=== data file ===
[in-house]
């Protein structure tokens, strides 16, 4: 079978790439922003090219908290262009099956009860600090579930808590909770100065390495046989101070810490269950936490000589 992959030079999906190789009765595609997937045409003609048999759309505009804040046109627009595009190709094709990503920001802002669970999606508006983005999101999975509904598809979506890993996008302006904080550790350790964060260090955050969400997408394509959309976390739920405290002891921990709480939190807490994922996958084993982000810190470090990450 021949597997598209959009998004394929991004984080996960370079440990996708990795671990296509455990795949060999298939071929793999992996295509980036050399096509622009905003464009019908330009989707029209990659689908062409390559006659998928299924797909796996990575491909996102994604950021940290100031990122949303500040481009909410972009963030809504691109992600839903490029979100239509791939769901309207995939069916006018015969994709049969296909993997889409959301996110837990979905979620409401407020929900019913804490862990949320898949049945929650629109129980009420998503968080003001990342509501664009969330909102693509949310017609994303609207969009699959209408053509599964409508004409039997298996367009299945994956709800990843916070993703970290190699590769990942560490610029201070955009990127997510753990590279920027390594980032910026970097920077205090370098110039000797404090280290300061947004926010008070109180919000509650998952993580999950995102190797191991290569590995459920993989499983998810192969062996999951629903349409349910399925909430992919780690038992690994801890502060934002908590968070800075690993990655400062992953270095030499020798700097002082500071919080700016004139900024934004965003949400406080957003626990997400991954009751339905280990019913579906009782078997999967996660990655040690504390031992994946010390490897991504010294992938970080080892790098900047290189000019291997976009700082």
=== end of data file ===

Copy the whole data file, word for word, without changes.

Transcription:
[in-house]
């Protein structure tokens, strides 16, 4: 079978790439922003090219908290262009099956009860600090579930808590909770100065390495046989101070810490269950936490000589 992959030079999906190789009765595609997937045409003609048999759309505009804040046109627009595009190709094709990503920001802002669970999606508006983005999101999975509904598809979506890993996008302006904080550790350790964060260090955050969400997408394509959309976390739920405290002891921990709480939190807490994922996958084993982000810190470090990450 021949597997598209959009998004394929991004984080996960370079440990996708990795671990296509455990795949060999298939071929793999992996295509980036050399096509622009905003464009019908330009989707029209990659689908062409390559006659998928299924797909796996990575491909996102994604950021940290100031990122949303500040481009909410972009963030809504691109992600839903490029979100239509791939769901309207995939069916006018015969994709049969296909993997889409959301996110837990979905979620409401407020929900019913804490862990949320898949049945929650629109129980009420998503968080003001990342509501664009969330909102693509949310017609994303609207969009699959209408053509599964409508004409039997298996367009299945994956709800990843916070993703970290190699590769990942560490610029201070955009990127997510753990590279920027390594980032910026970097920077205090370098110039000797404090280290300061947004926010008070109180919000509650998952993580999950995102190797191991290569590995459920993989499983998810192969062996999951629903349409349910399925909430992919780690038992690994801890502060934002908590968070800075690993990655400062992953270095030499020798700097002082500071919080700016004139900024934004965003949400406080957003626990997400991954009751339905280990019913579906009782078997999967996660990655040690504390031992994946010390490897991504010294992938970080080892790098900047290189000019291997976009700082």